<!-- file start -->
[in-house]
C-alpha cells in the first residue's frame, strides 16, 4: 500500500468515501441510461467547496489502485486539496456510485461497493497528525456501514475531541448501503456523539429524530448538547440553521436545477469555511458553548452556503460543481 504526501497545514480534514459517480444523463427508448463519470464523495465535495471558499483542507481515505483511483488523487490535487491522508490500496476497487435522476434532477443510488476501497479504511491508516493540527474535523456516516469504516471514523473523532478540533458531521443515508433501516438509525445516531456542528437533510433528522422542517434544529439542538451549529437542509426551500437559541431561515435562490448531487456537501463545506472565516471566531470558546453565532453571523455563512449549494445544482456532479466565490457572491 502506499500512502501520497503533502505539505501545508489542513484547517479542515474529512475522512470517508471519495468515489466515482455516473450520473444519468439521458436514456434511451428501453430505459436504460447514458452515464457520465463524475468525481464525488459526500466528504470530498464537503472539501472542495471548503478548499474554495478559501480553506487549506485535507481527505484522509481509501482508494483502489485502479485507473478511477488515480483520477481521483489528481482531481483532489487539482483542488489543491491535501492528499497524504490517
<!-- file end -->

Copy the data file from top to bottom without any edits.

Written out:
[in-house]
C-alpha cells in the first residue's frame, strides 16, 4: 500500500468515501441510461467547496489502485486539496456510485461497493497528525456501514475531541448501503456523539429524530448538547440553521436545477469555511458553548452556503460543481 504526501497545514480534514459517480444523463427508448463519470464523495465535495471558499483542507481515505483511483488523487490535487491522508490500496476497487435522476434532477443510488476501497479504511491508516493540527474535523456516516469504516471514523473523532478540533458531521443515508433501516438509525445516531456542528437533510433528522422542517434544529439542538451549529437542509426551500437559541431561515435562490448531487456537501463545506472565516471566531470558546453565532453571523455563512449549494445544482456532479466565490457572491 502506499500512502501520497503533502505539505501545508489542513484547517479542515474529512475522512470517508471519495468515489466515482455516473450520473444519468439521458436514456434511451428501453430505459436504460447514458452515464457520465463524475468525481464525488459526500466528504470530498464537503472539501472542495471548503478548499474554495478559501480553506487549506485535507481527505484522509481509501482508494483502489485502479485507473478511477488515480483520477481521483489528481482531481483532489487539482483542488489543491491535501492528499497524504490517